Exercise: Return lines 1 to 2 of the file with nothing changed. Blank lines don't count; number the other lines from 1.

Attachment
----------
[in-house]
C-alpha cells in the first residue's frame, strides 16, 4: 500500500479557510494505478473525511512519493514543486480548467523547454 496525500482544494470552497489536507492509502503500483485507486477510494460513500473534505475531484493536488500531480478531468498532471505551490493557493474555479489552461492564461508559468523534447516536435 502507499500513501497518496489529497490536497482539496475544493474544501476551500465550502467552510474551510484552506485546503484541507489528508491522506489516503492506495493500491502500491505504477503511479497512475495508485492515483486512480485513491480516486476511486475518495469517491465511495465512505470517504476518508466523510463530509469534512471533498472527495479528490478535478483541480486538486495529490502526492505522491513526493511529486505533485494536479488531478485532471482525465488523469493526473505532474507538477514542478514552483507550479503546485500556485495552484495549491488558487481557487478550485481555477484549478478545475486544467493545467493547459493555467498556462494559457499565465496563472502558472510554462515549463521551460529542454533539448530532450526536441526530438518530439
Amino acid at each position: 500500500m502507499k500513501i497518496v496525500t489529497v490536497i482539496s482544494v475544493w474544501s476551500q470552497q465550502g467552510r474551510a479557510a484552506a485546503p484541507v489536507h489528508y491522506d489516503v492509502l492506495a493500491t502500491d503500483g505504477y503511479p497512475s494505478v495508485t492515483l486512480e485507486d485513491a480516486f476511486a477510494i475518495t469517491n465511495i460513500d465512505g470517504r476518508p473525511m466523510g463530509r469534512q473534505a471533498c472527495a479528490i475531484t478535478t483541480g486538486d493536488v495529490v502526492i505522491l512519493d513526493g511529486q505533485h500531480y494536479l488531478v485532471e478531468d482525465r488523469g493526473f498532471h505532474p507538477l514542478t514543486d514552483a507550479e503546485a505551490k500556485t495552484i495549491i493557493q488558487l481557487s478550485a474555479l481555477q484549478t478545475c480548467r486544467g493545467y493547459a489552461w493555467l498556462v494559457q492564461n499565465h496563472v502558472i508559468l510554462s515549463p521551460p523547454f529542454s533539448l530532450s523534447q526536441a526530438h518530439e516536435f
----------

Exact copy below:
[in-house]
C-alpha cells in the first residue's frame, strides 16, 4: 500500500479557510494505478473525511512519493514543486480548467523547454 496525500482544494470552497489536507492509502503500483485507486477510494460513500473534505475531484493536488500531480478531468498532471505551490493557493474555479489552461492564461508559468523534447516536435 502507499500513501497518496489529497490536497482539496475544493474544501476551500465550502467552510474551510484552506485546503484541507489528508491522506489516503492506495493500491502500491505504477503511479497512475495508485492515483486512480485513491480516486476511486475518495469517491465511495465512505470517504476518508466523510463530509469534512471533498472527495479528490478535478483541480486538486495529490502526492505522491513526493511529486505533485494536479488531478485532471482525465488523469493526473505532474507538477514542478514552483507550479503546485500556485495552484495549491488558487481557487478550485481555477484549478478545475486544467493545467493547459493555467498556462494559457499565465496563472502558472510554462515549463521551460529542454533539448530532450526536441526530438518530439